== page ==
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  • Public Slaves and State Engineers:Modern Statecraft on Louisiana's Waterways, 1833–1861
  • Aaron R. Hall (bio)

On June 9, 1860, seventy-nine men in New Orleans formally left the service of the Internal Improvement Department of the state of Louisiana. Among their ranks were two engineers, four blacksmiths, three pilots, three carpenters, two cooks, and ten boatmates. These public servants had come from clearing the bayous and rivers that drew Louisiana together. Operating steam-powered snagging boats, they had long tended the hydraulic seams of the state, circulating from southern sugar parishes out to the cotton frontier. The men had labored for an official vision of Louisiana's general welfare, ensuring the movement of staples, people, and information. As the state's chief engineer explained, through their exertions the department had pursued its "principal duty … to free the navigable streams of the State of all the natural obstructions which impede their navigation, and thus furnish easy water communication, to the trade, commerce and travel of every section of the State." Some men had spent more than two decades making the state from the riverbed, shoreline, and ground up. In New Orleans, they passed through bustling streets to reach the City Hotel. Citizens gathered around. Then onlookers placed bids, executed notes, and departed owning seventy-nine newly acquired slaves. Louisiana had privatized its "public hands."1

"I attended the sale of the State negroes today," recorded Alexander F. Pugh, noting his kin "bought three of them." Auctioneers collected [End Page 531] $74,000 in fulfillment of the "Act Providing for the sale of the Slaves belonging to the Internal Improvement Department of the State." These men made up most of a "State force" that had often exceeded one hundred people since the mid-1830s. The government kept eight skilled slaves—four engineers and four firemen. Another five people purchased by legislator and future Confederate governor Henry W. Allen remained in public service, and Louisiana canceled his note. Buoyant prices for enslaved people and the enslaved men's expertise redounded to Louisiana's benefit. Pugh observed that the men "sold very high, considering that they were greatly advanced in years and were not guaranteed." First in extracted labor and finally in cash conversion, the state's direct investment in slavery yielded returns to the white commonweal and public fisc. After years of motion compelled by lawmakers, superintendents, and communities of white constituents, the enslaved men were dispersed via eager bidders in the marketplace. From the City Hotel auction block, the department slaves heard their capacities extolled and their injuries elided. In the crowd that assembled to price bodies and calculate returns, the men saw the citizen-beneficiaries of the state they had built.2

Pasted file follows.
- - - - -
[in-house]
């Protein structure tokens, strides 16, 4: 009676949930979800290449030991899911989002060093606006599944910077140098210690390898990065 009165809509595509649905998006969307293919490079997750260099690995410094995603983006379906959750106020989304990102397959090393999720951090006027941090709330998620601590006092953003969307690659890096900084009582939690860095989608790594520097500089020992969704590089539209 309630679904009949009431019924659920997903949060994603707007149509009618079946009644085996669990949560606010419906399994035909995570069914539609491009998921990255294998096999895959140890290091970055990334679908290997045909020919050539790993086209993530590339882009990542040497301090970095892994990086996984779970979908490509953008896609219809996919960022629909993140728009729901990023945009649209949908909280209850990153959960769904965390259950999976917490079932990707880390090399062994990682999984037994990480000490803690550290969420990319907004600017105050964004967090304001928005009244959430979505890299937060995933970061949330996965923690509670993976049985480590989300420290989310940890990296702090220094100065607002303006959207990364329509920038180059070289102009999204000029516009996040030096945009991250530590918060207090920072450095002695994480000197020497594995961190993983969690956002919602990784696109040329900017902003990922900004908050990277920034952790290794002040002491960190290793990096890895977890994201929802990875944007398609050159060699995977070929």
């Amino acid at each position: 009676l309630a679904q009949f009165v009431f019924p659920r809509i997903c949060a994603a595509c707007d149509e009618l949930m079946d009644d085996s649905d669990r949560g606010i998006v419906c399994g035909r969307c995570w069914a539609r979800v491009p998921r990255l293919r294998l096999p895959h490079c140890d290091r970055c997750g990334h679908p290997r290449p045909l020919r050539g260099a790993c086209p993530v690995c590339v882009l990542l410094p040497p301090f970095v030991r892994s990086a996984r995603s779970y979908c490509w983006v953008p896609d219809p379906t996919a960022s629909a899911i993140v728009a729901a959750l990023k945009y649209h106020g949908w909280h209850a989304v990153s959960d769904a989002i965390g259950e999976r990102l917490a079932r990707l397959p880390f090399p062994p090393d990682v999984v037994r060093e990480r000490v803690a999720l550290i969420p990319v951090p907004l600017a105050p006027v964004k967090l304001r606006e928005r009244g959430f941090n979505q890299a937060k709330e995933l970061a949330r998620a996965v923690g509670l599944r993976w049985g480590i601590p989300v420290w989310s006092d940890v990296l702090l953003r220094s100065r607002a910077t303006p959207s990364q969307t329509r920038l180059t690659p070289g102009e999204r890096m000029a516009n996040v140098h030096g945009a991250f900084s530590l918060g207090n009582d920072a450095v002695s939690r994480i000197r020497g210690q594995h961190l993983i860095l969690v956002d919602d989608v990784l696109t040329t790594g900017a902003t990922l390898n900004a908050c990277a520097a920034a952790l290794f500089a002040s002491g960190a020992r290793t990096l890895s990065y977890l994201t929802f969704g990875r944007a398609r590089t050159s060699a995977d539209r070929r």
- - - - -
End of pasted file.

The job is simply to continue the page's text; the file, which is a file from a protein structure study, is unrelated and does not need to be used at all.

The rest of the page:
Between 1834 and 1861, Louisiana was a slave master. As constituted through popular elections and republican institutions, the state purchased men by legislative deliberation and executive action. Across partisan elections and fiscal crises, Louisiana required these men to work, live, and occasionally perish for the state. State legislators, governors, commissioners, engineers, and superintendents dispatched the enslaved workforce with boats and machinery to extend a riverine network for the steamboat age. Being a slave-master state was a collective, democratic project for Louisiana's enfranchised white public, who exercised their political power to sustain the program and receive its benefits. The project rested on planters and communities who petitioned for the labor, on slaveholding representatives who perpetuated the [End Page 532] system, and on administrators who managed the daily practices of enslavement. The system was a mainstay of public policy. It carried out territorial integration suited to Louisiana's environmental conditions and political economy. State officials wielded the "public hands"—their strength, intellect, health, and knowledge—as instruments of statecraft to improve communication, to open lands, and to increase wealth. With limited manpower and fiscal resources, the system converted clogged bayous into navigable waterways, enabling planters' slaves to turn waterlogged prairies into profitable cane and cotton fields.3

The operation of this internal improvement system opens up an unfamiliar history of American state-building through state slavery. The program represented a government of slaveholders grasping at the institution's developmental potential. At the confluence...


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